For decades, California high school seniors have had to take special English and math exams to help determine if they need to enroll in remedial education courses once they begin their studies at a California State University (CSU) campus.
But this year's class could be the last required to take the tests under a batch of proposals meant to improve the way the university system decides if a student needs remedial help once he or she enrolls.
“We’re really interested in less [testing] and more exposure to writing and more exposure to quantitative reasoning and math,” said CSU Vice Chancellor Eric Forbes.
The changes would allow CSU campuses to use multiple measures – such as high school grades, grade point average, types of classes taken, and SAT scores – to decide whether to require incoming students to take non-credit remedial classes or receive other type of academic support.
In 2016, 18,918 California seniors took the English Placement Test (EPT) and 29,852 seniors took the Entry Level Mathematics (ELM) exam.
The proposed changes could help the university system meet the ambitious goals it set out for itself to increase the number of degrees it hands out each year, cut the number of years students spend in their studies, and improve graduation among Latino and black students.
Presidents of the 23 Cal State campuses are reviewing a draft of the proposal and making suggestions.
Some high school administrators welcomed news of the possible change.
“Some kids don’t test so well,” said Humberto Solorio, a counselor at California High School in Whittier. “But they’re definitely committed and they have that team work ethic, they do well in classes, and when you look at predictors for success, often times that’s a better indicator.”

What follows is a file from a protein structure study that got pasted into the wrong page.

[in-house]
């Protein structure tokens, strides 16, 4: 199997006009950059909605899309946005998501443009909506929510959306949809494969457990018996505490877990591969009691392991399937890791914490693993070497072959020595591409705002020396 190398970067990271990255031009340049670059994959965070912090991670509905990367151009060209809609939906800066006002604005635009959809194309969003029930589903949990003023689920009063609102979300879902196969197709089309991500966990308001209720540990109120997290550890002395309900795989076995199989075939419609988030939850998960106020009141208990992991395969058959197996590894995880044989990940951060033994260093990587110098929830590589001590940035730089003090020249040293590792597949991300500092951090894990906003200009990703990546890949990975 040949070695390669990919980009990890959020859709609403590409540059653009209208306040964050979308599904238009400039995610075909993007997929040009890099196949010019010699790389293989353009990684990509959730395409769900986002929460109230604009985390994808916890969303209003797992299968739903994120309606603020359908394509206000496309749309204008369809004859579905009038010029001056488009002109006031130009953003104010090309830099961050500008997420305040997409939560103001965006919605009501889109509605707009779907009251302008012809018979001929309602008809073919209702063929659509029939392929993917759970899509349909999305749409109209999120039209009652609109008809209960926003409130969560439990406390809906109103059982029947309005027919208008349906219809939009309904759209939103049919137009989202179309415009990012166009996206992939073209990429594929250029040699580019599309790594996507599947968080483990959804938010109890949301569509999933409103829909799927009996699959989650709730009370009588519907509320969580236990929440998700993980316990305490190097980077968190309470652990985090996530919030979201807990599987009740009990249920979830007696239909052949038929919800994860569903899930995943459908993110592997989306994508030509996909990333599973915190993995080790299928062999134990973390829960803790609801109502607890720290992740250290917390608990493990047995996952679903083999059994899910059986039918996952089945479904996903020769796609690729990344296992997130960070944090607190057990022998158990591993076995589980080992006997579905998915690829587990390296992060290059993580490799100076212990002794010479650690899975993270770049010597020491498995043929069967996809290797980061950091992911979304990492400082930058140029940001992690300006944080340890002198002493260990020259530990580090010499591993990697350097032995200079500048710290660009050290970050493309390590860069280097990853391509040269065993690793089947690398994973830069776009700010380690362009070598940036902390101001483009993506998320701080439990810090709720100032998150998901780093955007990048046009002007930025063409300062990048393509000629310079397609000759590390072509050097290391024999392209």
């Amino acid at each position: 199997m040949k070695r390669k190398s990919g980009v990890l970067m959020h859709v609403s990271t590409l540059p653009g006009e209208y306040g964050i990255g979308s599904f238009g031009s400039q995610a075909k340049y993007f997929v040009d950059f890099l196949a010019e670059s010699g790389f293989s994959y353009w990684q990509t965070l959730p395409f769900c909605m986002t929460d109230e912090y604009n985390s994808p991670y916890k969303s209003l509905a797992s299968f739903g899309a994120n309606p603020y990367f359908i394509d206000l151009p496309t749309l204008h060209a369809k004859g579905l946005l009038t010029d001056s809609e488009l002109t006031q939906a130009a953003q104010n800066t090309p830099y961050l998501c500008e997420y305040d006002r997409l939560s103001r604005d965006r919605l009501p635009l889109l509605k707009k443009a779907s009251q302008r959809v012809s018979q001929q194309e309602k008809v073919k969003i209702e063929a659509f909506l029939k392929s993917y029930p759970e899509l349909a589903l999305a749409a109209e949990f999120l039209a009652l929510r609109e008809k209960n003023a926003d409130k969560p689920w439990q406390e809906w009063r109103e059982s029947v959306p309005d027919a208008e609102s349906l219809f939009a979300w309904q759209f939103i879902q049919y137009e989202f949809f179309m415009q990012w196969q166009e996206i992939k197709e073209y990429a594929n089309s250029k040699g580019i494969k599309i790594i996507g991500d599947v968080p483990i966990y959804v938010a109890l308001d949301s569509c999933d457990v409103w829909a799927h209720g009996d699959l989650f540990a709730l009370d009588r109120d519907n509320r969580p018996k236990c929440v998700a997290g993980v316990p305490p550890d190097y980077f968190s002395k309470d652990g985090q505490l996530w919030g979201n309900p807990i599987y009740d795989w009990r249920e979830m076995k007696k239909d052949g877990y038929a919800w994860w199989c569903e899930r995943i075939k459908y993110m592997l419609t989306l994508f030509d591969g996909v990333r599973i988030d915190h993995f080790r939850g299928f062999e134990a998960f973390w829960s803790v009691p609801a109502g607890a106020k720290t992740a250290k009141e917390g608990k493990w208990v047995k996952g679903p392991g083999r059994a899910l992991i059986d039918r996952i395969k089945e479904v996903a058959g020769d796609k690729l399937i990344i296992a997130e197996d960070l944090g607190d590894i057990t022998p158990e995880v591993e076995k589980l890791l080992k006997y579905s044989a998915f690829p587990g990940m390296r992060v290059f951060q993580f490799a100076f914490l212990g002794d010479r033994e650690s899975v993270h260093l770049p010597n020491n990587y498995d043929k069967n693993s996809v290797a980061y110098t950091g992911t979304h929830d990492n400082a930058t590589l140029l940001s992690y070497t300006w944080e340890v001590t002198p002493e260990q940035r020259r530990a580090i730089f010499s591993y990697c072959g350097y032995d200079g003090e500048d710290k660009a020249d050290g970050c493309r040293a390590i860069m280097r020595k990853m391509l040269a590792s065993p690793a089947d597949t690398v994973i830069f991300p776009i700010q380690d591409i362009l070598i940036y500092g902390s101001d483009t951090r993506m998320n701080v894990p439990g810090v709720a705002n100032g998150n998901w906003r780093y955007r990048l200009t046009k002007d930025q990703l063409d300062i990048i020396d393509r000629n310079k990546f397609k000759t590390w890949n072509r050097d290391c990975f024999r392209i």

He’s seen students admitted to a CSU campus get discouraged by a low score on the placement test. He counsels students not to get demoralized as well as to put their energies into doing well in their last year of high school and to take summer courses before they enroll in a Cal State.
Other administrators believe low placement test scores disproportionately affect students of color.
“Having those scores, it leads our students to not even pursue going into a four-year university right after high school,” said Lynwood High School principal Carlos Zaragoza. “They’d rather go to a community college and do the coursework there.”
But he and his counselors try to counsel students against that route because low transfer rates between community colleges and four-year schools mean they may not make it.
Cal State officials know this is happening and see these changes as a way to more quickly place students in college-level classes with adequate academic supports.
“What improves the retention is how well you do in your first year, so what we want to stop doing is placing students in courses that don’t have college credit,” said Vice Chancellor Forbes.
The proposed changes could become final next month and would apply to next year’s high school seniors.